NEC Has Not Made Decision On Fuel Subsidy Removal – Obaseki.
The National Economic Council (NEC) is currently debating the ad-hoc committee’s recommendations on gasoline subsidy elimination, according to Edo Governor Godwin Obaseki.
The governor further stated that recommendations to President Muhammadu Buhari may have been made.
Vice-President Yemi Osinbajo presided over the meeting of the council.
At the conclusion of the meeting, Obaseki stated that petroleum is sold at a reasonable price in comparison to neighboring nations, and that the money spent on subsidies might be used to address other pressing needs such as infrastructure, education, and healthcare.
According to him, the council questioned if they should permit this to continue because just two-thirds of the federation’s states get the subsidy.
“As you all know and aware, the issue of subsidy has been one matter that NEC has deliberated on, for more than a year now,” Obaseki said.
“There was an ad-hoc committee, which was set up by NEC headed by Governor El-Rufai that included members of the executive arm of government that worked on recommendations as to what we should do about the costs of PMS locally because as you realise, as has been told us, the cost of PMS in Nigeria today is about N162 per litre.
“Whereas every other country surrounding Nigeria is selling the same product at more than 100% of the cost in Nigeria.
“As for NEC, the arguments remain. Should we continue this regime of spending money we do not have to subsidise the living standards of only mostly those who have vehicles? And when NEC looked at some of the analyses last year, we then realised that less than one-third of the states of this country consume two-thirds of the subsidy.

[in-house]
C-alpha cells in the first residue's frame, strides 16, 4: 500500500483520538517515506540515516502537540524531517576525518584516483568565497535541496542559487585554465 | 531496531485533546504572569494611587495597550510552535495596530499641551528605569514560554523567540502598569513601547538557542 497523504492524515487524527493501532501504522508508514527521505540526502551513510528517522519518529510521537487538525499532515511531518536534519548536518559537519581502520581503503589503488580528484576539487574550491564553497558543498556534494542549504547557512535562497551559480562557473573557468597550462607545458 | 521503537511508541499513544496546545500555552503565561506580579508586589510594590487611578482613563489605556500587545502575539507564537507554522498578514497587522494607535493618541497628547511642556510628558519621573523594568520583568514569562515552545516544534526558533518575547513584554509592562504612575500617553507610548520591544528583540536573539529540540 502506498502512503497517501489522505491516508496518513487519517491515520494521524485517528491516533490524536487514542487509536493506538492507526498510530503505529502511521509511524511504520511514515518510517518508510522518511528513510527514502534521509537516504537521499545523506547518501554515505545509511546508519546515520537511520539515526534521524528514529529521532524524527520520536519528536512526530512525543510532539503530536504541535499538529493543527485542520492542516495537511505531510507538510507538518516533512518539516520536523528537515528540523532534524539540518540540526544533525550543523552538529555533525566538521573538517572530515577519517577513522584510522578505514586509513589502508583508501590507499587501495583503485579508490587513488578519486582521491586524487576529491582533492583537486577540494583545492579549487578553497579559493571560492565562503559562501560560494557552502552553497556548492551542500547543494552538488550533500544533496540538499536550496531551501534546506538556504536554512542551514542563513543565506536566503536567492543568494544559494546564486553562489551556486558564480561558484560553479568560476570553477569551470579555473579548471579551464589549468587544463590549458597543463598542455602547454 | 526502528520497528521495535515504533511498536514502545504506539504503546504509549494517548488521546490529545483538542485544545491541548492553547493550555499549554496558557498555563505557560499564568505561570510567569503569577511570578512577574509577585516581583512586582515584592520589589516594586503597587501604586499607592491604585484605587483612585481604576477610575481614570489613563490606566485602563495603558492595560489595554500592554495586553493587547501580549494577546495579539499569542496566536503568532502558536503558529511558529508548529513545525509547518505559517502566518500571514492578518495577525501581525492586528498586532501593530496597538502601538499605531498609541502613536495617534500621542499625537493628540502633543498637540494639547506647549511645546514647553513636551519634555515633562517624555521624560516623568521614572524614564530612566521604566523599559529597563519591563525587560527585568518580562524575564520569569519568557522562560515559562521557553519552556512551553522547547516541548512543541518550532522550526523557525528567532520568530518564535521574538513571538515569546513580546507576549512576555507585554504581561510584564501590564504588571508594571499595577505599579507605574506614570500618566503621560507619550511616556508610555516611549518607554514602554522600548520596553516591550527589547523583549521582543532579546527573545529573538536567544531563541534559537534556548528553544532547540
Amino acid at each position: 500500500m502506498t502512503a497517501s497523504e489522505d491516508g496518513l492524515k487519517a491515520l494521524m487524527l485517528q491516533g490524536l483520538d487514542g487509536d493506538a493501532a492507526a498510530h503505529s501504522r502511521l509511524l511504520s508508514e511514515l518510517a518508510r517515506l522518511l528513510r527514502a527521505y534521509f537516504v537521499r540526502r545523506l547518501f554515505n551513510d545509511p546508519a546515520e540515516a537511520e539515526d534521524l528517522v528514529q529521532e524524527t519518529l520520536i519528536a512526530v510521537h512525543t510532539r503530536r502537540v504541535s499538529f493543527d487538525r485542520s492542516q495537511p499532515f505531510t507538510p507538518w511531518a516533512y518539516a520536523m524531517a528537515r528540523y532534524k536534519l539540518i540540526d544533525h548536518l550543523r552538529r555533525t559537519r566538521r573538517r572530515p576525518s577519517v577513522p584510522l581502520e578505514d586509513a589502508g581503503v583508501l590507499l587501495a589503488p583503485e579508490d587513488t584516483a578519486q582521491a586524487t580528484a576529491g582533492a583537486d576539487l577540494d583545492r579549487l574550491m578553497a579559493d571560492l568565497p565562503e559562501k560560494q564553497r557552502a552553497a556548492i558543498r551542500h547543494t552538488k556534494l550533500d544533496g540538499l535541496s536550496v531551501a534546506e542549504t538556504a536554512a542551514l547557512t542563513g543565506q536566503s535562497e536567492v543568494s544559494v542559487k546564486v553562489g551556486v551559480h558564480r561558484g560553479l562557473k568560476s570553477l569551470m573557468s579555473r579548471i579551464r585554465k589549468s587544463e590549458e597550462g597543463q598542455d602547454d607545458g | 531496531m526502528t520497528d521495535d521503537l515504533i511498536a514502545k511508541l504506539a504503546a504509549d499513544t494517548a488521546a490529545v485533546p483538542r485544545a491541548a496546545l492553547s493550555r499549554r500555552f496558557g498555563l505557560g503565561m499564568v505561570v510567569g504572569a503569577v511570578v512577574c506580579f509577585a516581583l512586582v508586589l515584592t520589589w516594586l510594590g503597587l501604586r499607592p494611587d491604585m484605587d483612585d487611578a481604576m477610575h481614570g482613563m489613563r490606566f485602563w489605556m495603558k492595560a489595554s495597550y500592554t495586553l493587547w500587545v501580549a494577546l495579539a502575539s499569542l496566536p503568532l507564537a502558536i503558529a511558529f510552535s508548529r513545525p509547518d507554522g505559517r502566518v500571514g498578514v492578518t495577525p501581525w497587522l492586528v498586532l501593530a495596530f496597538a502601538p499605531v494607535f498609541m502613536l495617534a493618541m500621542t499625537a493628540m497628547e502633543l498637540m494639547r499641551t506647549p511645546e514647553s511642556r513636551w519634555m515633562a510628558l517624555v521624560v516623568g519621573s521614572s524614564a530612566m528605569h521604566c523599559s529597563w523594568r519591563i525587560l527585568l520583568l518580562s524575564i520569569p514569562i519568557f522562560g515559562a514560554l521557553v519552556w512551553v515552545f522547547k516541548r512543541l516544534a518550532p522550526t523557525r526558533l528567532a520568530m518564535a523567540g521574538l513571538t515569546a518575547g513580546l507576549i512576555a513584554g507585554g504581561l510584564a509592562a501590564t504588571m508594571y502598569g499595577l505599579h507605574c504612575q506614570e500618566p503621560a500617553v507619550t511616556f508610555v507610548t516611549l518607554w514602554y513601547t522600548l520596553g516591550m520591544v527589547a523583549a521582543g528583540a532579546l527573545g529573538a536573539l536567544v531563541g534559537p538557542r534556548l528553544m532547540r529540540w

“The issue of equity also came up. All of these findings were presented to NEC, and NEC has had several deliberations. And the deliberations are still ongoing. So, no, NEC has not come up with any decision yet. I think recommendations have also been made to the President. That is what I am aware has transpired so far.”
Obaseki went on to discuss how the subsidy reductions have impacted states and how they are coping.
“Well, I’ll put it very succinctly. As at last year, NNPC was supposed to contribute N200 billion a month to FAAC for distribution to the states,” he added.
“But because of the payment of subsidy, NNPC was unable to put that money into FAAC for distribution, which means less money going to the States and less money going to the federal government.”